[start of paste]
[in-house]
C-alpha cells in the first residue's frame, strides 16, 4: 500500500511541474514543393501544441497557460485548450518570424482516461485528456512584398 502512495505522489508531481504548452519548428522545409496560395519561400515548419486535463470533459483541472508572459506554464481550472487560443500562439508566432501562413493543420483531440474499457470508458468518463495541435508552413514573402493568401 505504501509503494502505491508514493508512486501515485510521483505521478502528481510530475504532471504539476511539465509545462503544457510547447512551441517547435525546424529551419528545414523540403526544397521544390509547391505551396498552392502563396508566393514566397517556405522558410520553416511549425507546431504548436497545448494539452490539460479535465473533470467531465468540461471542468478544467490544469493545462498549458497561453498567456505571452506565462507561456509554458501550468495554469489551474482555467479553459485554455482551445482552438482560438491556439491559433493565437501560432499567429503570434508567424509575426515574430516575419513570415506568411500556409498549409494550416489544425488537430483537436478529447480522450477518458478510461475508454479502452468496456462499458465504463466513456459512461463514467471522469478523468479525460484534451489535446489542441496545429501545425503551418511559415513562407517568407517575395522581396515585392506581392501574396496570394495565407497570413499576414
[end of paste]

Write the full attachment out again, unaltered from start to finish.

[in-house]
C-alpha cells in the first residue's frame, strides 16, 4: 500500500511541474514543393501544441497557460485548450518570424482516461485528456512584398 502512495505522489508531481504548452519548428522545409496560395519561400515548419486535463470533459483541472508572459506554464481550472487560443500562439508566432501562413493543420483531440474499457470508458468518463495541435508552413514573402493568401 505504501509503494502505491508514493508512486501515485510521483505521478502528481510530475504532471504539476511539465509545462503544457510547447512551441517547435525546424529551419528545414523540403526544397521544390509547391505551396498552392502563396508566393514566397517556405522558410520553416511549425507546431504548436497545448494539452490539460479535465473533470467531465468540461471542468478544467490544469493545462498549458497561453498567456505571452506565462507561456509554458501550468495554469489551474482555467479553459485554455482551445482552438482560438491556439491559433493565437501560432499567429503570434508567424509575426515574430516575419513570415506568411500556409498549409494550416489544425488537430483537436478529447480522450477518458478510461475508454479502452468496456462499458465504463466513456459512461463514467471522469478523468479525460484534451489535446489542441496545429501545425503551418511559415513562407517568407517575395522581396515585392506581392501574396496570394495565407497570413499576414